The New Cathedral (Mariä-Empfängnis-Dom) construction plans were started in 1855 by Bishop Franz-Josef Rudigier. The first stone was laid in 1862. In 1924 Bishop Johannes Maria Gföllner consecrated the finished building as the Cathedral of the Immaculate Conception. The plans, drawn by the master builder of the Archdiocese of Cologne, Vincenz Statz, were made in the French high Gothic style.
With 20,000 seats, the cathedral is the largest (130 meters long, and the ground 5,170 square meters), but not the highest, church in Austria. The originally-planned, higher spire was not approved, because in Austria-Hungary at the time, no building was allowed to be taller than the South Tower of the St. Stephen's Cathedral in Vienna. At 135 m, the New Cathedral is two meters shorter than the Viennese cathedral.
Particularly noteworthy are the cathedral's stained-glass windows. The most famous is the Linz Window, which depicts the history of Linz. The windows also contain portraits of the various sponsors of the church's construction. During the Second World War some windows, particularly in the southern part of the cathedral, were damaged. Instead of restoring the original windows, they have been replaced with windows displaying modern art. Also noteworthy is the nativity scene in the church burial vault, with its figures made by S. Osterrieder, and the display of the regalia of Bishop Rudigier.References:
The Broch of Gurness is an Iron Age broch village. Settlement here began sometime between 500 and 200 BC. At the centre of the settlement is a stone tower or broch, which once probably reached a height of around 10 metres. Its interior is divided into sections by upright slabs. The tower features two skins of drystone walls, with stone-floored galleries in between. These are accessed by steps. Stone ledges suggest that there was once an upper storey with a timber floor. The roof would have been thatched, surrounded by a wall walk linked by stairs to the ground floor. The broch features two hearths and a subterranean stone cistern with steps leading down into it. It is thought to have some religious significance, relating to an Iron Age cult of the underground.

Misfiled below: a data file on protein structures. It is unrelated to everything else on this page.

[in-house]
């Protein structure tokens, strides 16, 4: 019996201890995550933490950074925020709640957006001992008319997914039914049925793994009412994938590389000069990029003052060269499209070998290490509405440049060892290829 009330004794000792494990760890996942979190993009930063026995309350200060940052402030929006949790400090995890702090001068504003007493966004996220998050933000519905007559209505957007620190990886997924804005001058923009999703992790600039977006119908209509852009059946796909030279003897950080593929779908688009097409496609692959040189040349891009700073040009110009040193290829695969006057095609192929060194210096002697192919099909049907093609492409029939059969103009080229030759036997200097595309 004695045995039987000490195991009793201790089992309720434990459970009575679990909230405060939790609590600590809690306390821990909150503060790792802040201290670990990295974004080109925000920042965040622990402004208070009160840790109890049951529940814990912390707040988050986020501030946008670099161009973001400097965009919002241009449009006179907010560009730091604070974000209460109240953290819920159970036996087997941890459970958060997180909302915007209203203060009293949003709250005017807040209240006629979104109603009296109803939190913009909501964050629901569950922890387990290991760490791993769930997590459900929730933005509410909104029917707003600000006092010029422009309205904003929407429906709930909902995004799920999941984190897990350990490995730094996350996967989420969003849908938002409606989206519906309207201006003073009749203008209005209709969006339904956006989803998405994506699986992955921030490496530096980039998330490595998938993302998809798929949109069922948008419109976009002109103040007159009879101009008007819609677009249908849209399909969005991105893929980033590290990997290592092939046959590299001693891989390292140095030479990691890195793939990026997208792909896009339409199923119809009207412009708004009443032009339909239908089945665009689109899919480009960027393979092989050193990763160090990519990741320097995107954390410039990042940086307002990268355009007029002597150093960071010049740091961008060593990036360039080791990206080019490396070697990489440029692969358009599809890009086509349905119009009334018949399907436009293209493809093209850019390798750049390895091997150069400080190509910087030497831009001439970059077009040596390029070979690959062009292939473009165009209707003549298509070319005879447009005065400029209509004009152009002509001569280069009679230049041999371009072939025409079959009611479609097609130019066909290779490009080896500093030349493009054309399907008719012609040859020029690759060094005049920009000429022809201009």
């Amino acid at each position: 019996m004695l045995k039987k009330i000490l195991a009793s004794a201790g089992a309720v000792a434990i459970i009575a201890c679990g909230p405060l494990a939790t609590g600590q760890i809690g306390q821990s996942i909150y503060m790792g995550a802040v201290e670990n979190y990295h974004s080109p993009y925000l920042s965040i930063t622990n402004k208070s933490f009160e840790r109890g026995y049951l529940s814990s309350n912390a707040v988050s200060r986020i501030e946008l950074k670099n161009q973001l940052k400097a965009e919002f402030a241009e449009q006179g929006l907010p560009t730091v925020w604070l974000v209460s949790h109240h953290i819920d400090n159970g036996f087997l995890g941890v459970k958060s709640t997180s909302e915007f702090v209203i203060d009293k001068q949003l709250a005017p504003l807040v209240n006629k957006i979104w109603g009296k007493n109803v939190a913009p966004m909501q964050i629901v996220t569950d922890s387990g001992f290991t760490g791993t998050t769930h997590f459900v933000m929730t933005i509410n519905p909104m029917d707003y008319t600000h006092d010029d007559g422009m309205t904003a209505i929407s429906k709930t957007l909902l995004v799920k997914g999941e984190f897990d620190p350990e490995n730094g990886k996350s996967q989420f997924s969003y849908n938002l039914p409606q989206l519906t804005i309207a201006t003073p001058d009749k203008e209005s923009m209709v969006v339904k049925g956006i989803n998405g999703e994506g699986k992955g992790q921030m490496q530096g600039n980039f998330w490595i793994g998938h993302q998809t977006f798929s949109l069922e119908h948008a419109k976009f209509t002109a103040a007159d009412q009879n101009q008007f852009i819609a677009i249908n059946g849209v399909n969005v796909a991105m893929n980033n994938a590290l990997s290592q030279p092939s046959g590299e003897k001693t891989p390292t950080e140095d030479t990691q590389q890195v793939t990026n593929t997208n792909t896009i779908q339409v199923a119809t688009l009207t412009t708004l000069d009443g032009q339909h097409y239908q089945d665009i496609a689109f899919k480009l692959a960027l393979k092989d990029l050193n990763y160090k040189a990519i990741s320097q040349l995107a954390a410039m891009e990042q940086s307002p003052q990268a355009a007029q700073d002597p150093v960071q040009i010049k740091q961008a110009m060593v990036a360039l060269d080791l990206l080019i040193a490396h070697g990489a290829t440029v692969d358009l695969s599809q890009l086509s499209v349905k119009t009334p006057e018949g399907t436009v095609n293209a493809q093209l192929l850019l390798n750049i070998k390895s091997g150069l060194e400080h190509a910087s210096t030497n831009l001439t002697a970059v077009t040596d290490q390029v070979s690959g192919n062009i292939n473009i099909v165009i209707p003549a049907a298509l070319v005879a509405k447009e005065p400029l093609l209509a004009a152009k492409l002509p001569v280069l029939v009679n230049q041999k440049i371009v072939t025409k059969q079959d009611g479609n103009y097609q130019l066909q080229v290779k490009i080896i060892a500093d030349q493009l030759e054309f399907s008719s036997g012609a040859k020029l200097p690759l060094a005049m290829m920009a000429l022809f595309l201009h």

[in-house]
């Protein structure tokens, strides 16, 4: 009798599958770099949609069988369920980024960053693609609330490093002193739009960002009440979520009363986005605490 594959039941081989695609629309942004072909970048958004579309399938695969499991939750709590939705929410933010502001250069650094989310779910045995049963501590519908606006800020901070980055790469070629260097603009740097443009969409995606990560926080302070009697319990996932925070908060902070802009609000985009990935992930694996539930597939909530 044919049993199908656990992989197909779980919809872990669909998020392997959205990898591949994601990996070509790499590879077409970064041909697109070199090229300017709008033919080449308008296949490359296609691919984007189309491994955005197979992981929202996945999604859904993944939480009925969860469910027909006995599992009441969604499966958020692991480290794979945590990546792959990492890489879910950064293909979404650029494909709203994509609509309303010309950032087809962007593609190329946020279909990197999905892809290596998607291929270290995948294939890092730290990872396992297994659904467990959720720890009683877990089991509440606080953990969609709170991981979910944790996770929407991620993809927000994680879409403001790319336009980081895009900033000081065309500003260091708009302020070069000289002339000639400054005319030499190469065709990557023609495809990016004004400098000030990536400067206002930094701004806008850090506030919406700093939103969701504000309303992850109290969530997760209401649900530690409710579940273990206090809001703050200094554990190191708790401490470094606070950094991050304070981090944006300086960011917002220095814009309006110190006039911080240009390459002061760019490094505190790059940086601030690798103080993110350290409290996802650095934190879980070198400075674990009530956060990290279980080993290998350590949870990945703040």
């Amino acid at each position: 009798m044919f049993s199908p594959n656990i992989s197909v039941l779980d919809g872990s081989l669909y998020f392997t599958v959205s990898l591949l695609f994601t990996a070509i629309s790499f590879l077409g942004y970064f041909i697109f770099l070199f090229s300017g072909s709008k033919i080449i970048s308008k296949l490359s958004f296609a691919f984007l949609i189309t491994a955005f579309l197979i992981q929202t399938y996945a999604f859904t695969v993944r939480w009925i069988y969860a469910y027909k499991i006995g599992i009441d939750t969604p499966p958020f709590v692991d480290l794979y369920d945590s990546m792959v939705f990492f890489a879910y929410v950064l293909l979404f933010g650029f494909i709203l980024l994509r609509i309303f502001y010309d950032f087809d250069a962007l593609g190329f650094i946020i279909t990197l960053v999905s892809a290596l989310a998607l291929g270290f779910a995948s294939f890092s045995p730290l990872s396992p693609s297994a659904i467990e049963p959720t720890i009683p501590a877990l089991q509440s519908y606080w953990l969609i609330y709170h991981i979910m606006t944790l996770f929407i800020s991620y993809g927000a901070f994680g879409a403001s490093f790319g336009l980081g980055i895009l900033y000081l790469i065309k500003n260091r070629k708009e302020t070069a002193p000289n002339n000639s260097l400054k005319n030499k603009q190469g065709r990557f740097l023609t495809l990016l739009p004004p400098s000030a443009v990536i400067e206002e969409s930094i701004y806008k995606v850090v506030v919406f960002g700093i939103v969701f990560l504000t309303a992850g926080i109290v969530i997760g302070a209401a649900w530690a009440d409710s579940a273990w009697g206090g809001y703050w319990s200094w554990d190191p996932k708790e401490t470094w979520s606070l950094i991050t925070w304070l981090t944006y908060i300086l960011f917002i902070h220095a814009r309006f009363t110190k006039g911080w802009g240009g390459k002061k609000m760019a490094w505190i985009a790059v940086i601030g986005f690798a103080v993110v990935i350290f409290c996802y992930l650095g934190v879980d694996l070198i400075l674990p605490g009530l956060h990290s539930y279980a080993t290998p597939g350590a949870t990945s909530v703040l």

The remains of the central tower are up to 3.6 metres high, and the stone walls are up to 4.1 metres thick. The tower was likely inhabited by the principal family or clan of the area but also served as a last resort for the village in case of an attack.
The broch continued to be inhabited while it began to collapse and the original structures were altered. The cistern was filled in and the interior was repartitioned. The ruin visible today reflects this secondary phase of the broch's use.
The site is surrounded by three ditches cut out of the rock with stone ramparts, encircling an area of around 45 metres diameter. The remains of numerous small stone dwellings with small yards and sheds can be found between the inner ditch and the tower. These were built after the tower, but were a part of the settlement's initial conception. A 'main street' connects the outer entrance to the broch. The settlement is the best-preserved of all broch villages.
Pieces of a Roman amphora dating to before 60 AD were found here, lending weight to the record that a 'King of Orkney' submitted to Emperor Claudius at Colchester in 43 AD.
At some point after 100 AD the broch was abandoned and the ditches filled in. It is thought that settlement at the broch continued into the 5th century AD, the period known as Pictish times. By that time the broch was not used anymore and some of its stones were reused to build smaller dwellings on top of the earlier buildings. Until about the 8th century, the site was just a single farmstead.
In the 9th century, a Norse woman was buried at the site in a stone-lined grave with two bronze brooches and a sickle and knife made from iron. Other finds suggest that Norse men were buried here too.